Mini Angle Grinder

I'm a fan of the Foredom Mini-Angle Grinder for lots of my smaller work. It comes with a lot of accessories that make it useful right out of the box, but it was missing a simple blade, probably for good reasons, but I decided to make my own. 

First off, the Foredom is a frickin' amazing tool and you can get multiple interchangeable handsets for it that'll give you lots of options. I bought my first one twenty years ago, loaned it to a friend who never gave it back, so I had to buy another. I was able to find lots of them on eBay, and some were going for a song ($86 for a practically new unit with handpiece). These are built to last and are easy to service: I'd get a new set of brushes, blow out the motor case with compressed air, clean and re-grease the shaft, and it's like a brand new device. I picked up multiple handsets ($46 for a set of four) on eBay, too, and those are fairly easy to service if you know how to press bearings. If not, Foredom's repair service is fast and reasonably priced. Anyway...

The angle grinder kit is either "just the kit" or "comes with handpiece". If you don't have a spare H-30 handpiece, I recommend getting the "comes with handpiece" option because installing and unstalling the head is a drag. You may also want one of their manual speed controllers to limit the speed if you don't have a light touch on the foot control. To set it up, you put this nub thing in the H-30 chuck, tighten, and then clamp the angle head on it. Snap it on your Foredom shaft and you're ready to go.

Tiny Diamond Pads
It comes with wrenches, a bunch of sanding discs, flap wheels, and assorted mandrels: a velcro pad, a ⅜" arbor, and a screw-lok / roloc.  It comes with some aluminum oxide sanding discs, but I got some silicon-carbide discs to replace them. The roloc mandrel is great because you can spin on and off various grits of pads super quickly, and I bought some tiny diamond pads and some buffing wheels to go along with it. It also comes with a few sticky backed velcro pads, so you can make your own velcro-backed wheels.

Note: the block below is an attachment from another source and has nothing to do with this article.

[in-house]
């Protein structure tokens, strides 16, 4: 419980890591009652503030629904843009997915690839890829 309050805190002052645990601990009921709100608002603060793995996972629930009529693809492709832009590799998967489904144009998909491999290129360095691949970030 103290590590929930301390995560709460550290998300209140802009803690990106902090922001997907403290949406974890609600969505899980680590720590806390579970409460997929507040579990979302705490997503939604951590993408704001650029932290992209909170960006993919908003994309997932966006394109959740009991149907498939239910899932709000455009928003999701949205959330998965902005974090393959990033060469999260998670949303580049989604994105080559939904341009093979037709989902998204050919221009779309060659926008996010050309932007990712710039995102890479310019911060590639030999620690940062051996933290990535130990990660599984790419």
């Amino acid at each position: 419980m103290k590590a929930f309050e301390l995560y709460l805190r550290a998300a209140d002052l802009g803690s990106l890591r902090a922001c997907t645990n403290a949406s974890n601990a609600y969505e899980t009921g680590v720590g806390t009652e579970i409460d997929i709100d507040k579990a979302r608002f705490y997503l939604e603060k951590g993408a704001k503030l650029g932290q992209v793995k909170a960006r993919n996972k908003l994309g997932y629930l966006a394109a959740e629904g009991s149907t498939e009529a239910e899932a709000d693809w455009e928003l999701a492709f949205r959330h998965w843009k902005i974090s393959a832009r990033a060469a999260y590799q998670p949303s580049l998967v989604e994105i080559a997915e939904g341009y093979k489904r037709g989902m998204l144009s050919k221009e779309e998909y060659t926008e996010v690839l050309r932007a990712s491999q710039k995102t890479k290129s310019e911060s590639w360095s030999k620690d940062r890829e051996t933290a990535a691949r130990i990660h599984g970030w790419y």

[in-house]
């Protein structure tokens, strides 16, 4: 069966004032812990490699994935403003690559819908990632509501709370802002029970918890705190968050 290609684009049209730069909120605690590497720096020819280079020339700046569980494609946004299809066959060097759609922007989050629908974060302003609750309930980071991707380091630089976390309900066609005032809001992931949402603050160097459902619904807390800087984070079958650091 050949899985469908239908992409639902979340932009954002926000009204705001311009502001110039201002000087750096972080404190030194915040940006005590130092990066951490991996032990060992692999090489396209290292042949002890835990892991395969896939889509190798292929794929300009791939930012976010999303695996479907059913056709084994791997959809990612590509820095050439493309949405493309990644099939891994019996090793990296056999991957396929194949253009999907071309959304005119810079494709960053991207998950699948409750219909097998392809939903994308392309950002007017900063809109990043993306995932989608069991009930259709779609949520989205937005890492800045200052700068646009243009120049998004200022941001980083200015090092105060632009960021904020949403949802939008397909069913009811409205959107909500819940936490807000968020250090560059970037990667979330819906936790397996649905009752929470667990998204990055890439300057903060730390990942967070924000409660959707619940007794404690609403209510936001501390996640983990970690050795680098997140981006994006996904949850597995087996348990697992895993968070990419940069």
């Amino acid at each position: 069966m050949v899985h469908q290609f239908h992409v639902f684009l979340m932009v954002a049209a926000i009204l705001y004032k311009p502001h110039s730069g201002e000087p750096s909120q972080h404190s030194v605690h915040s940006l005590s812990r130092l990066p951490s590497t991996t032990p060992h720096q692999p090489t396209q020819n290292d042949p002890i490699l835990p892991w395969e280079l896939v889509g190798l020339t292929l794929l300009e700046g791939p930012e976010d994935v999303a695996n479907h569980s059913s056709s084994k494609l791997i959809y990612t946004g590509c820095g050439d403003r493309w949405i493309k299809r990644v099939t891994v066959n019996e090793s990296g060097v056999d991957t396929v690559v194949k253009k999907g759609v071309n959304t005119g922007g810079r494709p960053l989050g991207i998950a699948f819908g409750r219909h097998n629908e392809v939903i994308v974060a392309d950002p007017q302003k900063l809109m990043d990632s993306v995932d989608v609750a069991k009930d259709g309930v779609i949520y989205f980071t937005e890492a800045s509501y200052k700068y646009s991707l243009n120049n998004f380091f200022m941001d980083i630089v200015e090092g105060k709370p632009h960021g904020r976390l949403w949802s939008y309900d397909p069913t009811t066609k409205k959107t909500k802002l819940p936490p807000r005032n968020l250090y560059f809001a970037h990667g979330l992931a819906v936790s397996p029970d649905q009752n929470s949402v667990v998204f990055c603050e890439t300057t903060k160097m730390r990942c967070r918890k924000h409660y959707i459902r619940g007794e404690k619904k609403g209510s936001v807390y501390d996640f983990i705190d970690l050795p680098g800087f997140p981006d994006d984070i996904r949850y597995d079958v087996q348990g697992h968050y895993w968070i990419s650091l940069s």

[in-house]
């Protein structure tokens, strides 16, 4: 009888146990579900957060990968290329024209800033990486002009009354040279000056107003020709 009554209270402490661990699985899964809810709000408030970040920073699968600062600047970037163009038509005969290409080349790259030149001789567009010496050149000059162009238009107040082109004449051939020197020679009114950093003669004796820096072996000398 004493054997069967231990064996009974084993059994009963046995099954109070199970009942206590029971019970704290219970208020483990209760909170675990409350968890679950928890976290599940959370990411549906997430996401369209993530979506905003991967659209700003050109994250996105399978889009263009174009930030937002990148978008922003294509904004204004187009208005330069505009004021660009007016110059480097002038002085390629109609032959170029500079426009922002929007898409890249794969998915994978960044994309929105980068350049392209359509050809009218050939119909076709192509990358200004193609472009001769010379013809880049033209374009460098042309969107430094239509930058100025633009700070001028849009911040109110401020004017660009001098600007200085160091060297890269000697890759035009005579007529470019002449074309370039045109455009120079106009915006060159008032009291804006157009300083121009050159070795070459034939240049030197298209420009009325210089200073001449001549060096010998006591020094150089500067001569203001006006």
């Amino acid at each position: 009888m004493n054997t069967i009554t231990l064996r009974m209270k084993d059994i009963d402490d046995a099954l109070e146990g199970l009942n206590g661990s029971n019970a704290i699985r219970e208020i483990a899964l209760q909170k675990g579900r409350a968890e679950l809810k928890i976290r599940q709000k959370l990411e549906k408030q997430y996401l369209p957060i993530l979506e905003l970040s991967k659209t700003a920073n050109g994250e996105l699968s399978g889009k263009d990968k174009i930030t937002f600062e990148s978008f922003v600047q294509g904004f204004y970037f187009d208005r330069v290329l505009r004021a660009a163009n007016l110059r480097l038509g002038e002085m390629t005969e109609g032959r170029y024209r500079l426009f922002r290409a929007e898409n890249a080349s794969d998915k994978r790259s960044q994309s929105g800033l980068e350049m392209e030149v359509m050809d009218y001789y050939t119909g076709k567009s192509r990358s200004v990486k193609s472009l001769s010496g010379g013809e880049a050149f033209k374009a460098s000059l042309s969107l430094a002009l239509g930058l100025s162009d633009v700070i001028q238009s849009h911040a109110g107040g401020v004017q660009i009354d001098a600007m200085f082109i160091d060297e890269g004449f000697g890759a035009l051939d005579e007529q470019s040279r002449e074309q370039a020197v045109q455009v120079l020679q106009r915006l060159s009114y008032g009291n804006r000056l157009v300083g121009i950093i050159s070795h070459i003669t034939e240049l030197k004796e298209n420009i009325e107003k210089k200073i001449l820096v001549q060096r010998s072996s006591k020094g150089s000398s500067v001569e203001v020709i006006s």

I wanted a blade for cutting tiny frets and details in a basalt mantelpiece I was doing. So I looked for a 2" diamond blade for it, but nothing was immediately obvious. I decided to hot rig a 2" diamond blade onto the mini angle grinder and was pretty pleased with the results. 

Inside the ⅜" arbor is a screw hole. You're going to want to take the unit with you to the hardware store to get an exact match because whatever size I thought it was, it isn't. The picture of the machine screw should give you a close idea of the length, I ended up buying a few different lengths in case I had something else come up later. The head type is rounded (also called button or domed) to minimize chance of hitting the piece with a bolt. Getting the screw through the blade was hard -- it was just slightly too small -- but once in there it's a good tight fit for no slippage.

That's about it. I've been toying with a way to get a tiny water drip working on this kit, if that happens I'll post about it here.